Why Latin

Why Latin?

By: Deaconess Lynnette Fredericksen

Amo, amas, amat, amamus, amatis, amant is a familiar chant to most people who graduated from high school before 1957; but today some ask, “Why does St. Paul Lutheran School teach Latin, such an old, dead language, to the students?” This is a great question to ask in learning about what makes St. Paul Lutheran School a great school.

First, Latin is not a dead language. Many people around the world read books in Latin each day. Most of the classics in Latin are still in print. Latin was one of the most influential languages of all times and the basis of many modern languages such as Spanish, French, and Italian. New books are being translated into Latin today including Dr. Seuss, Winnie the Pooh, and Harry Potter.

Latin is important in the Christian Church. For almost 1500 years, Latin was the predominant language of the church. The beauty and richness of our liturgy has its roots deep in Latin. We still see remnants in our hymnal with terms such as Matins, Vespers, Agnus Dei, and Sanctus. We all sing Latin boldly when we sing, “Gloria in excelsis Deo” in the Christmas hymn Angels We Have Heard on High.

The teaching of Latin is important for many reasons:

Latin teaches and improves English grammar: Study of grammar in one’s native language is difficult. We learn our native language from birth and bad habits are deeply ingrained. We do not even hear the grammatical errors of others, as many errors have become enculturated. For example, “Me and Susie” as the subject of the sentence does not even bother the ears of many. Latin is precise and logical. Latin is a disciplined language and its rules are concrete, never changing. It teaches students’ minds to think in a systematic manner. Parts of speech and cases in English are easier to understand once one has mastered them in Latin.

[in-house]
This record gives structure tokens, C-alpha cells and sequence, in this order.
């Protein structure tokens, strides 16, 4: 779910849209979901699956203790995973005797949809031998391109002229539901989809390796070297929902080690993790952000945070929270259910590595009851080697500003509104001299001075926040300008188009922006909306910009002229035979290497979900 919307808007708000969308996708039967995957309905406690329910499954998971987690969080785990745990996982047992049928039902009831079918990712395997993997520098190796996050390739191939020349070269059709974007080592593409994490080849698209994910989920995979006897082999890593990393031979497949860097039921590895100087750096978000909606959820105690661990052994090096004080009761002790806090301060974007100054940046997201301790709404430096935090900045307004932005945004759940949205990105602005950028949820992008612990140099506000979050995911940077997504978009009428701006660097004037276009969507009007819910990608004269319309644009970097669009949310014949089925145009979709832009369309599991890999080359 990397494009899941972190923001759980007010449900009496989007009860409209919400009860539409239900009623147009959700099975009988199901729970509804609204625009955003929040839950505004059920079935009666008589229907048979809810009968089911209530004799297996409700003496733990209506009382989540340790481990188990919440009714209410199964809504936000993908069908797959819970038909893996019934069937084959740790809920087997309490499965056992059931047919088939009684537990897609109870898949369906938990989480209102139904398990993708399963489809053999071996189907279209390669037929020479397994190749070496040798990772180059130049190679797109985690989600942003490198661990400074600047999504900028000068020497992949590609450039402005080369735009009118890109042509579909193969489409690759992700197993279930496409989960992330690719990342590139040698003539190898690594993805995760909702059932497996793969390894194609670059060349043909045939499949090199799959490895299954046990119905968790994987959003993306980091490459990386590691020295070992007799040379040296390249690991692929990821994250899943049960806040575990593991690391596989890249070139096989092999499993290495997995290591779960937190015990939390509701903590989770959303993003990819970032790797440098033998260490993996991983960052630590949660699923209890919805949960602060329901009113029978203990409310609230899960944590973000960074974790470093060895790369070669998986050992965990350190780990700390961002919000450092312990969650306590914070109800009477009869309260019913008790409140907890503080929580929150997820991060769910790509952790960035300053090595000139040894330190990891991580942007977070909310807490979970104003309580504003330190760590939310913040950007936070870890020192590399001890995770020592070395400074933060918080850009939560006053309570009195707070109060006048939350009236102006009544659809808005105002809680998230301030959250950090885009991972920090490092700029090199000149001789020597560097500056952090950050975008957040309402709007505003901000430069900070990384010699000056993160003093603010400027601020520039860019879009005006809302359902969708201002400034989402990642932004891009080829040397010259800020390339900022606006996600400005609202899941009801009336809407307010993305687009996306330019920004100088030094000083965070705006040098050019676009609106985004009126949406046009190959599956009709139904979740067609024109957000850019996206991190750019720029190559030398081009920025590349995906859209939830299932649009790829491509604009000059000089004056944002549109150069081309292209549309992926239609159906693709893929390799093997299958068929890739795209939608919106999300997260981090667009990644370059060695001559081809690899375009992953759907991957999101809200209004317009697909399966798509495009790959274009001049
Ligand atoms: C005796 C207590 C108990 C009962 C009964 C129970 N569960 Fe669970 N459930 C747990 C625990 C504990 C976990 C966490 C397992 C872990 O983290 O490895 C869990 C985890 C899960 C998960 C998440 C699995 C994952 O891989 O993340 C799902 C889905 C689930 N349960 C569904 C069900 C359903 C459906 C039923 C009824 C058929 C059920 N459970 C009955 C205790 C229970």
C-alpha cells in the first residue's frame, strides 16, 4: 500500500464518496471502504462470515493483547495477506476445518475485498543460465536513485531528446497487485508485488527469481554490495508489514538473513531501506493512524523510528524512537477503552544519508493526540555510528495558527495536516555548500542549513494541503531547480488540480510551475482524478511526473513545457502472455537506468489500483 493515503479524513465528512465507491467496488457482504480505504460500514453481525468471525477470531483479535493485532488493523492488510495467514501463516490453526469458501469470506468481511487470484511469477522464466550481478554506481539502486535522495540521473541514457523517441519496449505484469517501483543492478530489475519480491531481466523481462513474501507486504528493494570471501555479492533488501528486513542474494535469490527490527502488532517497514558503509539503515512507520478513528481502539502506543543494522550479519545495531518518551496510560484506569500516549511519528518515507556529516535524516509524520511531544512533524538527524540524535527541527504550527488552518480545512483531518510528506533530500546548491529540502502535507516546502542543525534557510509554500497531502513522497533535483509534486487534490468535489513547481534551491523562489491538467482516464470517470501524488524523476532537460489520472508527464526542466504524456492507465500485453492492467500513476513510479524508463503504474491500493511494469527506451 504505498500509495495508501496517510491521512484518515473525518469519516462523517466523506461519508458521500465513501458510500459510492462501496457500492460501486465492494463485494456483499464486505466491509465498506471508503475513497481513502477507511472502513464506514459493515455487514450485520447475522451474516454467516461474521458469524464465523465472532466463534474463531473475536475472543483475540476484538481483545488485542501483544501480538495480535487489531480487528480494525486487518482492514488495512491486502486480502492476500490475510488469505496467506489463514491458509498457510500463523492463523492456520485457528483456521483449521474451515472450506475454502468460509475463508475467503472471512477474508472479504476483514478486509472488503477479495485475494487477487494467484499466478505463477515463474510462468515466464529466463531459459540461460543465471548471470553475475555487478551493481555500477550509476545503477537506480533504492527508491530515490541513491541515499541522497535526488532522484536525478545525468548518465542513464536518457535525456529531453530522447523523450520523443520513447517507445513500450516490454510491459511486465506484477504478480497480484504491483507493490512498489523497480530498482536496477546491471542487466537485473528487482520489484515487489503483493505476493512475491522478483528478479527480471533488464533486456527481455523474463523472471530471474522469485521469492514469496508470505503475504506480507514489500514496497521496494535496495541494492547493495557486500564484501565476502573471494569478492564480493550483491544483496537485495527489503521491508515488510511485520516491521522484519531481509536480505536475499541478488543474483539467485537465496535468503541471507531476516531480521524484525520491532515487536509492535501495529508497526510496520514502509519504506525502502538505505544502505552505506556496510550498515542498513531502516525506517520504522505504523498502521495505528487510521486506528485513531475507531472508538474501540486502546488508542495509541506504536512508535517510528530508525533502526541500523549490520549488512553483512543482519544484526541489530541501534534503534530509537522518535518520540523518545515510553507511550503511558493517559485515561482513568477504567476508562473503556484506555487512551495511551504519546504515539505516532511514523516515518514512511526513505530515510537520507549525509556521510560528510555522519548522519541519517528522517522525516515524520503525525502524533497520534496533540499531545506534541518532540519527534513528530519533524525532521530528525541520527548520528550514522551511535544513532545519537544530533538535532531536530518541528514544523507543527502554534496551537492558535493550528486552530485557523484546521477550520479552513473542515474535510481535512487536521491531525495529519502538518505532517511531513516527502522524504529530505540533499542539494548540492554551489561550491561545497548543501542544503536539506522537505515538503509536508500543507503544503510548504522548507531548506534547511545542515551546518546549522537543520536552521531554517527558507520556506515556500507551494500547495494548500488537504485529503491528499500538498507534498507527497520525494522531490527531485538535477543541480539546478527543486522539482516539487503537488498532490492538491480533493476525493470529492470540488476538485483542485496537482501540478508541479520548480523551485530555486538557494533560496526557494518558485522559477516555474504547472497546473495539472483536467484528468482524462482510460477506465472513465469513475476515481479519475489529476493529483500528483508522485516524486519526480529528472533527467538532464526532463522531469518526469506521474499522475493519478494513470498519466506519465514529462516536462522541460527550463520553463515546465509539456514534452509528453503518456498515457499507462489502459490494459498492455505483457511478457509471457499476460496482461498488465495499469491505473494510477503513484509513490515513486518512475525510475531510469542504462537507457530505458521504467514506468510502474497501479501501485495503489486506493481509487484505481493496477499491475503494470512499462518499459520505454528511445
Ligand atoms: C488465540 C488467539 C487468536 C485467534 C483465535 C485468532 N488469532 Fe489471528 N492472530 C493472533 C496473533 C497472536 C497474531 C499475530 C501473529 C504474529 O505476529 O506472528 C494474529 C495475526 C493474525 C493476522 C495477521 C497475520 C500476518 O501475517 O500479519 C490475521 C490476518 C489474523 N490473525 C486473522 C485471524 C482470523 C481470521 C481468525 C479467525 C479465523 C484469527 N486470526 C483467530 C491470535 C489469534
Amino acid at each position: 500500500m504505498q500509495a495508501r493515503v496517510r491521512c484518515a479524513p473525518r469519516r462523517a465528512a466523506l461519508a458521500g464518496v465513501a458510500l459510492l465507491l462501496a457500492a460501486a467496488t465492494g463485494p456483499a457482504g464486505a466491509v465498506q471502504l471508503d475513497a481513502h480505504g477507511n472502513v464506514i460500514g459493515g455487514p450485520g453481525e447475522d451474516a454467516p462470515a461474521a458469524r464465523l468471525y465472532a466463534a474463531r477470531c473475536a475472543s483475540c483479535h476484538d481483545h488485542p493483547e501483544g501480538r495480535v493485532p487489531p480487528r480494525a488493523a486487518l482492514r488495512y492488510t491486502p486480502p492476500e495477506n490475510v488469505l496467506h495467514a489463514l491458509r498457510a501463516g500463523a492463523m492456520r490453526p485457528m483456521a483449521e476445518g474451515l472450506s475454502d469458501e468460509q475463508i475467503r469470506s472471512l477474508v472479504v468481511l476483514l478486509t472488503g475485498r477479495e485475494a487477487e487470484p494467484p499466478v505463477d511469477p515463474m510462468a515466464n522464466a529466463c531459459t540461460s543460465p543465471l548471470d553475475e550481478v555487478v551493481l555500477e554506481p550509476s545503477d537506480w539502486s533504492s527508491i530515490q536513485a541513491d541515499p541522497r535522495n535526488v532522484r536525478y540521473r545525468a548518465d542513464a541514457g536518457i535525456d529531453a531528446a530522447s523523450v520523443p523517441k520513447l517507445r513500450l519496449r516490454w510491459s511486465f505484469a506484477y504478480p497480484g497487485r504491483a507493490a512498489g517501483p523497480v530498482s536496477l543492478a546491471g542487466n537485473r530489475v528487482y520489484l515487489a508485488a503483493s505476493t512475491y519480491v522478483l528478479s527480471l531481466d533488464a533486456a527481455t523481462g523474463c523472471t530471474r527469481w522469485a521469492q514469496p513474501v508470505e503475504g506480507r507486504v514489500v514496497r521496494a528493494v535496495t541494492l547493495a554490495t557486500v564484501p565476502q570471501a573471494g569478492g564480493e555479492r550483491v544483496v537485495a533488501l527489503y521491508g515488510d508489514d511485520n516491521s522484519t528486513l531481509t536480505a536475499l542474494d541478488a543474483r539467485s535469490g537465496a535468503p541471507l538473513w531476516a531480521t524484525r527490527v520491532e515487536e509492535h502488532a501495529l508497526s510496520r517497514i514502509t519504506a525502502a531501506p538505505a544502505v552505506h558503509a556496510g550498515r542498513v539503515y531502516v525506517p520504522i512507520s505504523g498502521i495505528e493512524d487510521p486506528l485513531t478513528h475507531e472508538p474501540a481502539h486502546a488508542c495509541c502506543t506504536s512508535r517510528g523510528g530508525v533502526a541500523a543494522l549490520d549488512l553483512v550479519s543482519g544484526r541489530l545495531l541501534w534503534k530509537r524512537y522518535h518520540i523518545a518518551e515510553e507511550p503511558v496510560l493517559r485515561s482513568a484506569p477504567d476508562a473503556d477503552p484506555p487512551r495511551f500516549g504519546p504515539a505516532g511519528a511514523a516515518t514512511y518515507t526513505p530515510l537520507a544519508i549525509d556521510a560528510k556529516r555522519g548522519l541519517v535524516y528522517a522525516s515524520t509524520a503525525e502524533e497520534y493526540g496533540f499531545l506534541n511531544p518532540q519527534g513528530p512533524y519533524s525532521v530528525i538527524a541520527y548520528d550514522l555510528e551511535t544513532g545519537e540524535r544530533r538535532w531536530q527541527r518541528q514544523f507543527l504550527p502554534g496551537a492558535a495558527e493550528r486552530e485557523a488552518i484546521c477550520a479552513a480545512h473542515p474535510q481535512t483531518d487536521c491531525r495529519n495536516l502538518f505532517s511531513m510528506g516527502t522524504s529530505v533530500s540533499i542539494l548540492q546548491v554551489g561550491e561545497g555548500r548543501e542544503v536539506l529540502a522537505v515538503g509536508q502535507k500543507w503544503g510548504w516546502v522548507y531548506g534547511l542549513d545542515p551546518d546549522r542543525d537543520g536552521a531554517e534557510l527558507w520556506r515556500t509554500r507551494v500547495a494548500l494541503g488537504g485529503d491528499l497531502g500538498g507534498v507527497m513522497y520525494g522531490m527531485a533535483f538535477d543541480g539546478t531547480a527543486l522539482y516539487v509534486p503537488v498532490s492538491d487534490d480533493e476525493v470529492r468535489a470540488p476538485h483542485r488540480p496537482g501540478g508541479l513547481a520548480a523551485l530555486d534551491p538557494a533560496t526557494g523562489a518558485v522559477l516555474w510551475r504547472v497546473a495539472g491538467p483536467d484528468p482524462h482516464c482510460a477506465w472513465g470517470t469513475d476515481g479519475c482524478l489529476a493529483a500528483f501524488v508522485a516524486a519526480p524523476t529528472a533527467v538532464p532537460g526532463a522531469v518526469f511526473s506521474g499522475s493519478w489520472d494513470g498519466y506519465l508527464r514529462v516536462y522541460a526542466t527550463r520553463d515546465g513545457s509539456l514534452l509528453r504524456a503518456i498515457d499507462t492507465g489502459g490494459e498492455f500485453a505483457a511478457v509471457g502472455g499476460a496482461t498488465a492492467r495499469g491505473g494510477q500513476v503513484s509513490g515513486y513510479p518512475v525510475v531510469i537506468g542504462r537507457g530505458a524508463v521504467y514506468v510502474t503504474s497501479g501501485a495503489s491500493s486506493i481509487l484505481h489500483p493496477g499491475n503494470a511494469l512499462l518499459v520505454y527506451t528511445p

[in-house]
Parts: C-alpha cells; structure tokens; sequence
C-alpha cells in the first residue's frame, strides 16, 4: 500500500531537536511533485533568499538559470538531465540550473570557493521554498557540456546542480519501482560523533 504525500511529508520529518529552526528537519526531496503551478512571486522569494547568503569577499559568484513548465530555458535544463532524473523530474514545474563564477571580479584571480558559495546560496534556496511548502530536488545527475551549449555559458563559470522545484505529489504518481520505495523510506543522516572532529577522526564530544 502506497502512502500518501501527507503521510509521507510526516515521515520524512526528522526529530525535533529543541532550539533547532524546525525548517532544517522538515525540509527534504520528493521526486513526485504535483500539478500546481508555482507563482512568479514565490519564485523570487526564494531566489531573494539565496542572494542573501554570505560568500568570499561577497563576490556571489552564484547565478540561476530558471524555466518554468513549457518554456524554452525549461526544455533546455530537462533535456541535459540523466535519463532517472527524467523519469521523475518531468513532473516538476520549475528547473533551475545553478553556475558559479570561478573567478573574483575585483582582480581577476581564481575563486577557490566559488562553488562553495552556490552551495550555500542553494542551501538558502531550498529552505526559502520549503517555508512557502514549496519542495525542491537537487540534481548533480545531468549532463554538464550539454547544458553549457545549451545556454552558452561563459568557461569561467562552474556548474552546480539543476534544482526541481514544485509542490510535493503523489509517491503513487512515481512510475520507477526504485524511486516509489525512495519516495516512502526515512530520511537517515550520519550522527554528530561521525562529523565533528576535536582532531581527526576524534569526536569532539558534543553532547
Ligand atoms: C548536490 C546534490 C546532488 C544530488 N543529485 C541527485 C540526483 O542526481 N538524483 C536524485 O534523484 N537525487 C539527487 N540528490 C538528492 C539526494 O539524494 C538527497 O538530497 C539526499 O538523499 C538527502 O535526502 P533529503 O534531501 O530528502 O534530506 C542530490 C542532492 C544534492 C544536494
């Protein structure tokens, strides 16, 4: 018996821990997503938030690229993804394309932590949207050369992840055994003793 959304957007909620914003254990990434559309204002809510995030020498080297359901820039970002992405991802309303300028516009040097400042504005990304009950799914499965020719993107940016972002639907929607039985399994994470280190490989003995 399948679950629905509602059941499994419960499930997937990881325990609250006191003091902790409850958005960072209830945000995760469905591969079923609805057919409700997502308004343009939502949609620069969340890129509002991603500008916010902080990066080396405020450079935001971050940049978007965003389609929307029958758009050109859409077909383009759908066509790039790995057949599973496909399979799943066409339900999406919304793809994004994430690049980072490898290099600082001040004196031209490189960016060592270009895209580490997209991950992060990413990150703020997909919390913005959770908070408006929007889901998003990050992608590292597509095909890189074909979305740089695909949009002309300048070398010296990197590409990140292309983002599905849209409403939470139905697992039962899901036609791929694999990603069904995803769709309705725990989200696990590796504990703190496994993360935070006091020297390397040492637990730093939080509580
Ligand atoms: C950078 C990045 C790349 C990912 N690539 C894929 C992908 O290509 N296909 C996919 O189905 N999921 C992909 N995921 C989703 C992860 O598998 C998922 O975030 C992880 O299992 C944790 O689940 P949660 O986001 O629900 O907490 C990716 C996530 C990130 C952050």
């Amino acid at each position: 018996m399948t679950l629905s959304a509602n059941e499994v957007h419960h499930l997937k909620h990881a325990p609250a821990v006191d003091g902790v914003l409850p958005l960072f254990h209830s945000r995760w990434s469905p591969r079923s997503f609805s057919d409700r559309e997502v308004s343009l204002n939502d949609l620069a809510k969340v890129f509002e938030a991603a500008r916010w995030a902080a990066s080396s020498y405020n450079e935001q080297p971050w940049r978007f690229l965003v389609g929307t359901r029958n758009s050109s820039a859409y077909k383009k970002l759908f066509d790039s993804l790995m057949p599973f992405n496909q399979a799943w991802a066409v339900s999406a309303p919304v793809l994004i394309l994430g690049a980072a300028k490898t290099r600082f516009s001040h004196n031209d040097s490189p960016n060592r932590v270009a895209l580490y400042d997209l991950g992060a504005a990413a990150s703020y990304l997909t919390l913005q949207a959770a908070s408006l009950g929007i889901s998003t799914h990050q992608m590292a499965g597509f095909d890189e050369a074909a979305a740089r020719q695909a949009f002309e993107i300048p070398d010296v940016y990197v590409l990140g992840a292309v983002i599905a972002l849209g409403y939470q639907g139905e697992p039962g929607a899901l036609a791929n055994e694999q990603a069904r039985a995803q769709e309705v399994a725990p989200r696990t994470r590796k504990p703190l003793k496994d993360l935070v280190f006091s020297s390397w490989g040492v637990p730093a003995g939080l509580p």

Latin improves and increases English vocabulary: Over 60% of English vocabulary comes from Latin, particularly the vocabulary associated with medicine, science and engineering. These words tend to be the more difficult, multi-syllable words. A thorough knowledge of Latin increases the student’s English vocabulary tremendously. Knowing the Latin derivative gives students one more tool to help in decoding words.

Latin improves reading ability and comprehension: Increased vocabulary and decoding skills automatically improves reading ability and comprehension. Latin students outperform their peers on SAT college entrance exams. For college bound seniors in 2011, those students who had taken Latin outscored their peers on the critical reading and writing portions of the SAT. (See page 8 of the College Board Total Group Profile Report)

Students will be able to read Roman classics in their original form. Translated copies of books can lose or have changed meanings to words based upon the translator’s set of virtues, background, or beliefs; and word interpretation. All translators bring their own “baggage” into the translation whether intentional or not. Students will be able to read classics in their original form as the authors intended.